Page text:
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Idaho Rules of Family Law Procedure Rule 404. Protective Order.

 

(a) In General. Any party or any person from whom discovery is sought may move for a protective order in the court where the action is pending or, on matters relating to a deposition, in the court where the deposition will be taken. The motion must include a certification that the movant has in good faith conferred or attempted to confer with other affected parties in an effort to resolve the dispute without court action. The court may, for good cause, issue an order to protect a party or person from annoyance, embarrassment, oppression, or undue burden or expense, including one or more of the following:

 

(1) forbidding the disclosure or discovery;

 

(2) specifying terms, including time and place, for the disclosure or discovery;

 

(3) prescribing a discovery method other than the one selected by the party seeking discovery;

 

(4) forbidding inquiry into certain matters, or limiting the scope of disclosure or discovery to certain matters;

 

(5) designating the persons who may be present while the discovery is conducted;

 

(6) requiring that a deposition be sealed and opened only on court order;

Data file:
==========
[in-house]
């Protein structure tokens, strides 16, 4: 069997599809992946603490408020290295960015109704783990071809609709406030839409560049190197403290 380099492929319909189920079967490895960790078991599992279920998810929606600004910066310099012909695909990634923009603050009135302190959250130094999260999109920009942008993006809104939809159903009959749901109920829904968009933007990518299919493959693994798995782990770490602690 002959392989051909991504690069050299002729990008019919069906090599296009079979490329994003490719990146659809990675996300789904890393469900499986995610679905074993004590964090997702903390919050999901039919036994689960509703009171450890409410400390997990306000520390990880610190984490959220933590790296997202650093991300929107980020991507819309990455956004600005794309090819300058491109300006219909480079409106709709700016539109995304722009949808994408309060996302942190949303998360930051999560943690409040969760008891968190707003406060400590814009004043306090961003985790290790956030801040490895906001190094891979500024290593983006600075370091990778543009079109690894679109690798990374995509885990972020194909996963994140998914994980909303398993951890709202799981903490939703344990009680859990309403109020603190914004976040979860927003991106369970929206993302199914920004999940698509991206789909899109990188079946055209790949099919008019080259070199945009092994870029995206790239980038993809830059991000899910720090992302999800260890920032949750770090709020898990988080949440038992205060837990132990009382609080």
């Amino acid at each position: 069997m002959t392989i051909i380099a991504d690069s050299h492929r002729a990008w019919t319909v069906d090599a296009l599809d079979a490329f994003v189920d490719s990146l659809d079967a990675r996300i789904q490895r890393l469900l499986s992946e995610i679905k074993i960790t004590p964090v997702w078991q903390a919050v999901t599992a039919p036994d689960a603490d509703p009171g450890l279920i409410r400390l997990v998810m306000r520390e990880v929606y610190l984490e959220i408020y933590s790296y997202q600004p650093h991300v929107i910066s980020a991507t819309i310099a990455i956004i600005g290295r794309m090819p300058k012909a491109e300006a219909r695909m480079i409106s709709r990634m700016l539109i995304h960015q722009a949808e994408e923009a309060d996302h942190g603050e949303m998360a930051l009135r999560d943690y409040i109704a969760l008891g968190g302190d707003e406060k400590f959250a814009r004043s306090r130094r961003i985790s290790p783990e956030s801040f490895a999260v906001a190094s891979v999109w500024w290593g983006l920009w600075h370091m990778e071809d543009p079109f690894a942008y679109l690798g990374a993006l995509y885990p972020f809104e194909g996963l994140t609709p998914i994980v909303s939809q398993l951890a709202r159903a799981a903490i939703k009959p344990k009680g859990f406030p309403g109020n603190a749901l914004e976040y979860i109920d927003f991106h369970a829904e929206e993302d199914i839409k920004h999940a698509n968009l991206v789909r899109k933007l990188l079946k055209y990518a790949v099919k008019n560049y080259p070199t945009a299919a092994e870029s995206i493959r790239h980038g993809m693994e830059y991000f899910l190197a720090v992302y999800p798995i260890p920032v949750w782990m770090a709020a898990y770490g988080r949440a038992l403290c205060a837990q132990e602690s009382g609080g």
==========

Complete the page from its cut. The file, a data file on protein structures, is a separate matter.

(7) requiring that a trade secret or other confidential research, development, or commercial information not be revealed or be revealed only in a specified way; and

 

(8) requiring that the parties simultaneously file specified documents or information in sealed envelopes, to be opened as the court directs.

 

(Adopted March 29, 2021, effective July 1, 2021.)

As the Third Branch of Government, we provide access to justice through the timely, fair, and impartial resolution of cases.

 

Members of the
Idaho Supreme Court

Chief Justice G Richard Bevan
Justice Robyn M. Brody
Justice John R. Stegner
Justice Gregory W. Moeller
Justice Colleen D. Zahn



Members of the
Idaho Court of Appeals

Chief Judge Molly J Huskey
Judge David W. Gratton
Judge Jessica M. Lorello
Judge Amanda K. Brailsford

 

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